Thursday, February 1, 2007

A non-believer in contraception accepts sterilization

I found a page of questions and answers about birth control on Tony Capoccia's Bible Bulletin Board. Mr. Capoccia seems to be a fan of John MacArthur, Charles Spurgeon, Jonathan Edwards, Thomas Watson, and J. C. Ryle. I gather that he would consider himself a Reformed Baptist.

In answer to the question, "Is contraception at all Biblical?" he gives five principles:

God said, to Adam and Eve, and to Noah's and his sons, (which would be a command for all generations after them), "Be fruitful and multiply" and He never rescinded the command.

God wants Christians to have lots of children because he was seeking "godly offspring"

God considers children a blessing from Him (something that will make us happy!)

God has the ability to "open and close" the womb causing conception or not.

God has commanded that all Christians, to include the Christian couple to live by faith.


Capoccio explains that the use of birth control is a matter of faith in God. Those with great faith will trust God with the timing and number of children. He explains how different methods of birth control show a lack of faith in God. In particular, the "rhythm method" involves abstinence, which is "prohibited in the Bible, except for special times of 'prayer' and then both must be in agreement."

People of weak faith may use birth control, but Capoccia tells us that he and his wife had great faith:

My wife and I both had great faith in God before we met. After we dated for almost a year we decided on marriage and both agreed that God could be trusted in the control of births. We let Him decide on the right number of children. A year after our marriage we had our first child, and then about every 14-18 months. We ended with six children, three boys and three girls. All are precious and very close friends. They range in ages from 13 to 20. Because of our great faith (a gift from God Himself) we have and are passing that faith onto our children, and they are growing rapidly in faith.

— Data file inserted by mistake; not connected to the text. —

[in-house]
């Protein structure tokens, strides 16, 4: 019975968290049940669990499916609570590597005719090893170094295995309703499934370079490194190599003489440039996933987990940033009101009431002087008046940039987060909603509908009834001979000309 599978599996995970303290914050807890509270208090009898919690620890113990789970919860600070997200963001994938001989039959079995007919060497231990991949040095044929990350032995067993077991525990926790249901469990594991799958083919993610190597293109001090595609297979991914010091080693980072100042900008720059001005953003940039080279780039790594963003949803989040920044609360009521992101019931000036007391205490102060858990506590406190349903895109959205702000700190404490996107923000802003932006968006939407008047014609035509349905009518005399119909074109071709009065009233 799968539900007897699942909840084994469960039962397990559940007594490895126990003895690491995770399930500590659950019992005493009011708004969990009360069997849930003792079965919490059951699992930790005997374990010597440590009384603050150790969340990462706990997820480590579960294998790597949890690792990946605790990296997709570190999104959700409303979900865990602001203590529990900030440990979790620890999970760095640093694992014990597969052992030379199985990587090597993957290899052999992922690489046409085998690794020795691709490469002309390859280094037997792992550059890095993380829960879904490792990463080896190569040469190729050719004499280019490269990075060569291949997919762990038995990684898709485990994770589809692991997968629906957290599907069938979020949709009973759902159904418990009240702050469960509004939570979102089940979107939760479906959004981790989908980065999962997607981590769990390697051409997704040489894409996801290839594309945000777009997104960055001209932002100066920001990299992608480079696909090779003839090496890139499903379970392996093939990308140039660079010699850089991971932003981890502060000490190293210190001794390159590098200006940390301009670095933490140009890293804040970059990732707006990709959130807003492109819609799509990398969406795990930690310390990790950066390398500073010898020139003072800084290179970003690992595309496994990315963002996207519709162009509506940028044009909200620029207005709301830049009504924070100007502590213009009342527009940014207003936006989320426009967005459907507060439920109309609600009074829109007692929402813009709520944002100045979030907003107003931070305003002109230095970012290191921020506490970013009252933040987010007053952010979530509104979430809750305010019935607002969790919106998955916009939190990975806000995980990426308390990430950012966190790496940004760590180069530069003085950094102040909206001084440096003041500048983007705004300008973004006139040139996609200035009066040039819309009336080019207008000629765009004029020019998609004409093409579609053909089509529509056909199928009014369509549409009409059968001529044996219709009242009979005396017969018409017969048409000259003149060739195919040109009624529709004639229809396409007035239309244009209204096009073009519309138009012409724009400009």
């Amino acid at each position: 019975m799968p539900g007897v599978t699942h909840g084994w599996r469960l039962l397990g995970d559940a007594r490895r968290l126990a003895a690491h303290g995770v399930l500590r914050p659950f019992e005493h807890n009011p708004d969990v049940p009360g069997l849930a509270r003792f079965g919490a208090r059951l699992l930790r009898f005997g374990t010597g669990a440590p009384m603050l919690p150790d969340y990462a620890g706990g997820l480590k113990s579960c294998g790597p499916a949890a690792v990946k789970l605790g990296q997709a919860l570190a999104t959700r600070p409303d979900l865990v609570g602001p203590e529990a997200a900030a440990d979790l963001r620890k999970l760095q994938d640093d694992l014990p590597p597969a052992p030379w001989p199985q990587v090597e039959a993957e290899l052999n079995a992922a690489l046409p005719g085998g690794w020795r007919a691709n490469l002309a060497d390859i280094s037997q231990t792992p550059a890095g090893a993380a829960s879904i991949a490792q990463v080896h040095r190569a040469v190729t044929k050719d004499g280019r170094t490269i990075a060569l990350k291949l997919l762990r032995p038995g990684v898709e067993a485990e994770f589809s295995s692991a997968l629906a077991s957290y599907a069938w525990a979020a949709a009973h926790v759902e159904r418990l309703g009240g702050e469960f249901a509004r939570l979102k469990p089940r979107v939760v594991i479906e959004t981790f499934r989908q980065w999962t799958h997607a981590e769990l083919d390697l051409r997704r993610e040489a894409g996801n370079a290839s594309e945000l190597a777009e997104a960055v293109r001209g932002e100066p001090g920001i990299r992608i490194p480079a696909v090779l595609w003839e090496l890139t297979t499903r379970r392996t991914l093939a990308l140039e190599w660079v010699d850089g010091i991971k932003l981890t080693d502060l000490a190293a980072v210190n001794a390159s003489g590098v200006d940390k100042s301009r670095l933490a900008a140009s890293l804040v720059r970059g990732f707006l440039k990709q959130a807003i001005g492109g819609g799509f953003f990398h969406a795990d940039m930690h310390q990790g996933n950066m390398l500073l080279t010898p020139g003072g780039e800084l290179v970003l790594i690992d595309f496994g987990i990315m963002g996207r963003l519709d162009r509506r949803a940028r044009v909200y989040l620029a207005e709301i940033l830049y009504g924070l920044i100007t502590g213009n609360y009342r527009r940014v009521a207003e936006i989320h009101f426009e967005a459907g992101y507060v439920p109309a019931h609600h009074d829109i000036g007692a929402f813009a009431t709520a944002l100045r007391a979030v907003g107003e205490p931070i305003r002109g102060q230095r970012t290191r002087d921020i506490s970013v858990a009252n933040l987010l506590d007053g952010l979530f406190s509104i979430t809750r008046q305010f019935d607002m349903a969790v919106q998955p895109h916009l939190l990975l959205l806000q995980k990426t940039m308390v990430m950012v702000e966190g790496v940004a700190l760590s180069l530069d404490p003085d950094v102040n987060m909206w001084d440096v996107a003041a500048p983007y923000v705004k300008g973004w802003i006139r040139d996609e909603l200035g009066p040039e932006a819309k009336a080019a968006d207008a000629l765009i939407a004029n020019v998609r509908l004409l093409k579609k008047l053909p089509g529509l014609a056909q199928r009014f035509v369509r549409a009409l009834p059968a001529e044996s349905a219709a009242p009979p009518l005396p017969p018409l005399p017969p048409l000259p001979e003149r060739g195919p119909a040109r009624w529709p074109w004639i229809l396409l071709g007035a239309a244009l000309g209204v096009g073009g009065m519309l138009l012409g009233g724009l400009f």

Evidently, that faith has limits:

After the sixth child (three C-sections, and three vaginal deliveries), the doctor said that another pregnancy could cause a great danger to my wife and the child. At that point, we felt it would be testing God to continue on with that new information. So we agreed to the tubal ligation, and felt this was from the Lord. We have seen that with each child, our income continued to rise to meet the new expenses. And now that the older ones are reaching the college age, it is amazing to see how God is meeting those needs.


Actually, the decision they made seems prudent to me, but the cynical part of me says if they really trusted God, they wouldn't engage in contracepted sex, and they would trust God to prevent a pregnancy. What they are saying, even if they don't realize it, is, "We trust God not to give us any more children, and we are going to trust him to work through the means available to us (tubal ligation) to bring this about." As a fan of Puritan and Reformed authors, I would think Mr. Capoccia would understand the doctrine of providence, that God accomplishes His sovereign will working through "second causes," including the decisions we make about contraception.

3 comments:

questioner said...

See, you're too smart for yourself. You know darn what they REALLY were admitting is that God couldn't be trusted to prevent a pregnancy, so they had to ensure it themselves.

Either that, or maybe it was God's plan for the wife to die in childbirth, as so many did in the days before medical discoveries, but they thwarted God's plan.

Which kind of makes you wonder about God's plans and omnipotence.

tubal reversal said...

leaving every decision in God's hand means not that but leave efforts n making decision.

tubal ligation reversal said...

Do effort and then leave in God's hand.